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Climate of the Past An interactive open-access journal of the European Geosciences Union
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Volume 5, issue 4 | Copyright
Clim. Past, 5, 683-693, 2009
https://doi.org/10.5194/cp-5-683-2009
© Author(s) 2009. This work is distributed under
the Creative Commons Attribution 3.0 License.

  11 Nov 2009

11 Nov 2009

The importance of Northern Peatlands in global carbon systems during the Holocene

Y. Wang1,2, N. T. Roulet2, S. Frolking3, and L. A. Mysak4 Y. Wang et al.
  • 1Department of Geography, University of Sussex, Falmer, Brighton, BN1 9SJ, UK
  • 2Dept. of Geography and McGill School of Environment, McGill Univ., 3534 Univ., Montreal, Quebec H3A 2A7, Canada
  • 3Institute for the Study of Earth, Oceans, and Space, University of New Hampshire, Durham, NH 03824, USA
  • 4Dept. of Atmospheric and Oceanic Sciences, McGill University, 805 Sherbrooke Street West, Montreal, Quebec H3A 2K6, Canada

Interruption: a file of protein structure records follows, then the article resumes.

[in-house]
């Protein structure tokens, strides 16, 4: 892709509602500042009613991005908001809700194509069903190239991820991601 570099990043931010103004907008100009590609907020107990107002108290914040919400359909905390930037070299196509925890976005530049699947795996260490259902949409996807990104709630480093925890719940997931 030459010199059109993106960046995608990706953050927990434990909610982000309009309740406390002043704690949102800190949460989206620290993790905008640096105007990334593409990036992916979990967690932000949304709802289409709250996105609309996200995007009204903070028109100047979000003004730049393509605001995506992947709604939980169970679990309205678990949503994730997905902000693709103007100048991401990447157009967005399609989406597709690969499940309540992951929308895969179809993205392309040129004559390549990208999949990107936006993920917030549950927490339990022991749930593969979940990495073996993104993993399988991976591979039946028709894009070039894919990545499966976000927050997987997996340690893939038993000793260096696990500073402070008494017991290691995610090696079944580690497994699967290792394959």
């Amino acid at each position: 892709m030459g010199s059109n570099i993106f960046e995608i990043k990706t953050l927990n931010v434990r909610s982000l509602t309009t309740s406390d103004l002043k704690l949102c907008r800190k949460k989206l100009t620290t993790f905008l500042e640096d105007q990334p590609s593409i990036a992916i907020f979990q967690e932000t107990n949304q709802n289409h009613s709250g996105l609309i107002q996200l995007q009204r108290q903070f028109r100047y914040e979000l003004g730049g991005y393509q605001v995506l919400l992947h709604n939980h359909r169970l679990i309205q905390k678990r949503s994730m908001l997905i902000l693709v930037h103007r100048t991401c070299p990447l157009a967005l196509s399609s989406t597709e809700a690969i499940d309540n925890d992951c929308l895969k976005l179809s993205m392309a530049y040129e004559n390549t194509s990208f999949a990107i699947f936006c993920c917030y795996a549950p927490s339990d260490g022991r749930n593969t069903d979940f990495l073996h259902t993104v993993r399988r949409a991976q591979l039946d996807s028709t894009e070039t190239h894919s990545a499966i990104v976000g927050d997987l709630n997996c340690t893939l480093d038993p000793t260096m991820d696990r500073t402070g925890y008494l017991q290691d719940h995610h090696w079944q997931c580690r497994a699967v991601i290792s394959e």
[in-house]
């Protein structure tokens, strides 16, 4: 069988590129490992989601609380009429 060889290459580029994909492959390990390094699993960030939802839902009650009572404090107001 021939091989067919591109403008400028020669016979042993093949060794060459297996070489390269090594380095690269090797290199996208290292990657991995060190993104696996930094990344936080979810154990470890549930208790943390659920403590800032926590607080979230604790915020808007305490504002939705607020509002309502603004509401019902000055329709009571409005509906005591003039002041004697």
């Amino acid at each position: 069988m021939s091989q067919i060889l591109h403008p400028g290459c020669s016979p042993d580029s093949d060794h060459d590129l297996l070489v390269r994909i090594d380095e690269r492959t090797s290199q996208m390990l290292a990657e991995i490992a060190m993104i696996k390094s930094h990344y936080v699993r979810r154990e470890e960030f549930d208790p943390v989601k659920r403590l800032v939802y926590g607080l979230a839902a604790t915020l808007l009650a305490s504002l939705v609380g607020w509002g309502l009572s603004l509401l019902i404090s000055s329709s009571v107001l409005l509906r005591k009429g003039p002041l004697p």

Abstract. We applied an inverse model to simulate global carbon (C) cycle dynamics during the Holocene period using atmospheric carbon dioxide (CO2) concentrations reconstructed from Antarctic ice cores and prescribed C accumulation rates of Northern Peatlands (NP) as inputs. Previous studies indicated that different sources could contribute to the 20 parts per million by volume (ppmv) atmospheric CO2 increase over the past 8000 years. These sources of C include terrestrial release of 40–200 petagram C (PgC, 1 petagram=1015 gram), deep oceanic adjustment to a 500 PgC terrestrial biomass buildup early in this interglacial period, and anthropogenic land-use and land-cover changes of unknown magnitudes. Our study shows that the prescribed peatland C accumulation significantly modifies our previous understanding of Holocene C cycle dynamics. If the buildup of the NP is considered, the terrestrial pool becomes the C sink of about 160–280 PgC over the past 8000 years, and the only C source for the terrestrial and atmospheric C increases is presumably from the deep ocean due to calcium carbonate compensation. Future studies need to be conducted to constrain the basal times and growth rates of the NP C accumulation in the Holocene. These research endeavors are challenging because they need a dynamically-coupled peatland simulator to be constrained with the initiation time and reconstructed C reservoir of the NP. Our results also suggest that the huge reservoir of deep ocean C explains the major variability of the glacial-interglacial C cycle dynamics without considering the anthropogenic C perturbation.

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